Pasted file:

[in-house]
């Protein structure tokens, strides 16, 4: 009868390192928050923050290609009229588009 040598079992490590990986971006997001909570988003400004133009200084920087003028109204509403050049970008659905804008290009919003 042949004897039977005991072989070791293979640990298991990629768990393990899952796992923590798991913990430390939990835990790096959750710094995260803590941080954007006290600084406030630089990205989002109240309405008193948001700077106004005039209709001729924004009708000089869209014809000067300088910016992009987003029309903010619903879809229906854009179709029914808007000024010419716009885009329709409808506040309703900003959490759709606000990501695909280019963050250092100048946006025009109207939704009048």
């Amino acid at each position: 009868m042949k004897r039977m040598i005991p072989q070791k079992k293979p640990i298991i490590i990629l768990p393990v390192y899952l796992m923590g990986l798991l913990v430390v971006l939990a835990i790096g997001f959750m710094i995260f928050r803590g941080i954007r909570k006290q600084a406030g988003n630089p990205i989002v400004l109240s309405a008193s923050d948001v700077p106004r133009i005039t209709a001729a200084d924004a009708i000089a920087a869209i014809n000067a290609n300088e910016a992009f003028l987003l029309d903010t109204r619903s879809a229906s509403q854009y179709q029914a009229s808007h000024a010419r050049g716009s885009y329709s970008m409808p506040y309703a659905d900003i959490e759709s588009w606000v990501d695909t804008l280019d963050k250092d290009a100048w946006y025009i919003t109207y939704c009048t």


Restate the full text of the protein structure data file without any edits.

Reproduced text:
[in-house]
């Protein structure tokens, strides 16, 4: 009868390192928050923050290609009229588009 040598079992490590990986971006997001909570988003400004133009200084920087003028109204509403050049970008659905804008290009919003 042949004897039977005991072989070791293979640990298991990629768990393990899952796992923590798991913990430390939990835990790096959750710094995260803590941080954007006290600084406030630089990205989002109240309405008193948001700077106004005039209709001729924004009708000089869209014809000067300088910016992009987003029309903010619903879809229906854009179709029914808007000024010419716009885009329709409808506040309703900003959490759709606000990501695909280019963050250092100048946006025009109207939704009048």
């Amino acid at each position: 009868m042949k004897r039977m040598i005991p072989q070791k079992k293979p640990i298991i490590i990629l768990p393990v390192y899952l796992m923590g990986l798991l913990v430390v971006l939990a835990i790096g997001f959750m710094i995260f928050r803590g941080i954007r909570k006290q600084a406030g988003n630089p990205i989002v400004l109240s309405a008193s923050d948001v700077p106004r133009i005039t209709a001729a200084d924004a009708i000089a920087a869209i014809n000067a290609n300088e910016a992009f003028l987003l029309d903010t109204r619903s879809a229906s509403q854009y179709q029914a009229s808007h000024a010419r050049g716009s885009y329709s970008m409808p506040y309703a659905d900003i959490e759709s588009w606000v990501d695909t804008l280019d963050k250092d290009a100048w946006y025009i919003t109207y939704c009048t």